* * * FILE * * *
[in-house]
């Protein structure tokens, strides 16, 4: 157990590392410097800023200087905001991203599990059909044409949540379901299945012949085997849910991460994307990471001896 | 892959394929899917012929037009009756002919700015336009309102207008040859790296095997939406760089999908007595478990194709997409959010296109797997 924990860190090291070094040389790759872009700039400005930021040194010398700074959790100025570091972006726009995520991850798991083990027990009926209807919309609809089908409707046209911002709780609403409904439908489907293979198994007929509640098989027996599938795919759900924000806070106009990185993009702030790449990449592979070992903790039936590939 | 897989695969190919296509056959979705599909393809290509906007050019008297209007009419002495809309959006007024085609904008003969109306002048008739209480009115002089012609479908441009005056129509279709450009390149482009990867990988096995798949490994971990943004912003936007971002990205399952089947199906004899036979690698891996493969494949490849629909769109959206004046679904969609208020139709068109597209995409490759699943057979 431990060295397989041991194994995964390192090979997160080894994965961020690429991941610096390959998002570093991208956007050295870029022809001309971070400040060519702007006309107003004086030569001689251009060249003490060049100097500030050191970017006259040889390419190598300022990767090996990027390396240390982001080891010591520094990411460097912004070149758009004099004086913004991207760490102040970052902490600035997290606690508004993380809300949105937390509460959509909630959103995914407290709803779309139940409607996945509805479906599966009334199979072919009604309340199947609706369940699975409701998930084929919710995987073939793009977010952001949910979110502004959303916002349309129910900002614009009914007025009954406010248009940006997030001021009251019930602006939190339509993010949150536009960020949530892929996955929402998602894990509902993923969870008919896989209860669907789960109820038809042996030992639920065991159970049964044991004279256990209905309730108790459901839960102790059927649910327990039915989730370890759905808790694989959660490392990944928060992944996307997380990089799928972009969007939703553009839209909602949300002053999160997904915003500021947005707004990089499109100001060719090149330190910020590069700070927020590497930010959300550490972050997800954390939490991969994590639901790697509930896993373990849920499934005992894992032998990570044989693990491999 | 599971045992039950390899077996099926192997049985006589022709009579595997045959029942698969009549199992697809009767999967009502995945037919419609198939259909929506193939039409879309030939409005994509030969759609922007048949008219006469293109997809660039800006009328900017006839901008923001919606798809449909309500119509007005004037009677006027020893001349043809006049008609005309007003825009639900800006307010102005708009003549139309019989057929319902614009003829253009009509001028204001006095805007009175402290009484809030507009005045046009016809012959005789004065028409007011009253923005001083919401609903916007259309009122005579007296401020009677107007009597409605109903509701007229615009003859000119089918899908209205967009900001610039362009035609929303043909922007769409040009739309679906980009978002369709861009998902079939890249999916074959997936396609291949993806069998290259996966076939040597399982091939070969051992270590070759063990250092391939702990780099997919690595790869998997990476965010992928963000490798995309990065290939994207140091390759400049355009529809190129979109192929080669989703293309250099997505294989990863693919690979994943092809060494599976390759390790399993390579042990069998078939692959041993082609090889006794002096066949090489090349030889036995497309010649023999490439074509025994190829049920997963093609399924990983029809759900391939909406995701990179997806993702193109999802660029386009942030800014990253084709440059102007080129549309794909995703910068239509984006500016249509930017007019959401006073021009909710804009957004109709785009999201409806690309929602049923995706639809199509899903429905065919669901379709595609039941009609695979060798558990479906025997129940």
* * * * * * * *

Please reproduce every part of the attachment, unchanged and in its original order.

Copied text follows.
[in-house]
């Protein structure tokens, strides 16, 4: 157990590392410097800023200087905001991203599990059909044409949540379901299945012949085997849910991460994307990471001896 | 892959394929899917012929037009009756002919700015336009309102207008040859790296095997939406760089999908007595478990194709997409959010296109797997 924990860190090291070094040389790759872009700039400005930021040194010398700074959790100025570091972006726009995520991850798991083990027990009926209807919309609809089908409707046209911002709780609403409904439908489907293979198994007929509640098989027996599938795919759900924000806070106009990185993009702030790449990449592979070992903790039936590939 | 897989695969190919296509056959979705599909393809290509906007050019008297209007009419002495809309959006007024085609904008003969109306002048008739209480009115002089012609479908441009005056129509279709450009390149482009990867990988096995798949490994971990943004912003936007971002990205399952089947199906004899036979690698891996493969494949490849629909769109959206004046679904969609208020139709068109597209995409490759699943057979 431990060295397989041991194994995964390192090979997160080894994965961020690429991941610096390959998002570093991208956007050295870029022809001309971070400040060519702007006309107003004086030569001689251009060249003490060049100097500030050191970017006259040889390419190598300022990767090996990027390396240390982001080891010591520094990411460097912004070149758009004099004086913004991207760490102040970052902490600035997290606690508004993380809300949105937390509460959509909630959103995914407290709803779309139940409607996945509805479906599966009334199979072919009604309340199947609706369940699975409701998930084929919710995987073939793009977010952001949910979110502004959303916002349309129910900002614009009914007025009954406010248009940006997030001021009251019930602006939190339509993010949150536009960020949530892929996955929402998602894990509902993923969870008919896989209860669907789960109820038809042996030992639920065991159970049964044991004279256990209905309730108790459901839960102790059927649910327990039915989730370890759905808790694989959660490392990944928060992944996307997380990089799928972009969007939703553009839209909602949300002053999160997904915003500021947005707004990089499109100001060719090149330190910020590069700070927020590497930010959300550490972050997800954390939490991969994590639901790697509930896993373990849920499934005992894992032998990570044989693990491999 | 599971045992039950390899077996099926192997049985006589022709009579595997045959029942698969009549199992697809009767999967009502995945037919419609198939259909929506193939039409879309030939409005994509030969759609922007048949008219006469293109997809660039800006009328900017006839901008923001919606798809449909309500119509007005004037009677006027020893001349043809006049008609005309007003825009639900800006307010102005708009003549139309019989057929319902614009003829253009009509001028204001006095805007009175402290009484809030507009005045046009016809012959005789004065028409007011009253923005001083919401609903916007259309009122005579007296401020009677107007009597409605109903509701007229615009003859000119089918899908209205967009900001610039362009035609929303043909922007769409040009739309679906980009978002369709861009998902079939890249999916074959997936396609291949993806069998290259996966076939040597399982091939070969051992270590070759063990250092391939702990780099997919690595790869998997990476965010992928963000490798995309990065290939994207140091390759400049355009529809190129979109192929080669989703293309250099997505294989990863693919690979994943092809060494599976390759390790399993390579042990069998078939692959041993082609090889006794002096066949090489090349030889036995497309010649023999490439074509025994190829049920997963093609399924990983029809759900391939909406995701990179997806993702193109999802660029386009942030800014990253084709440059102007080129549309794909995703910068239509984006500016249509930017007019959401006073021009909710804009957004109709785009999201409806690309929602049923995706639809199509899903429905065919669901379709595609039941009609695979060798558990479906025997129940």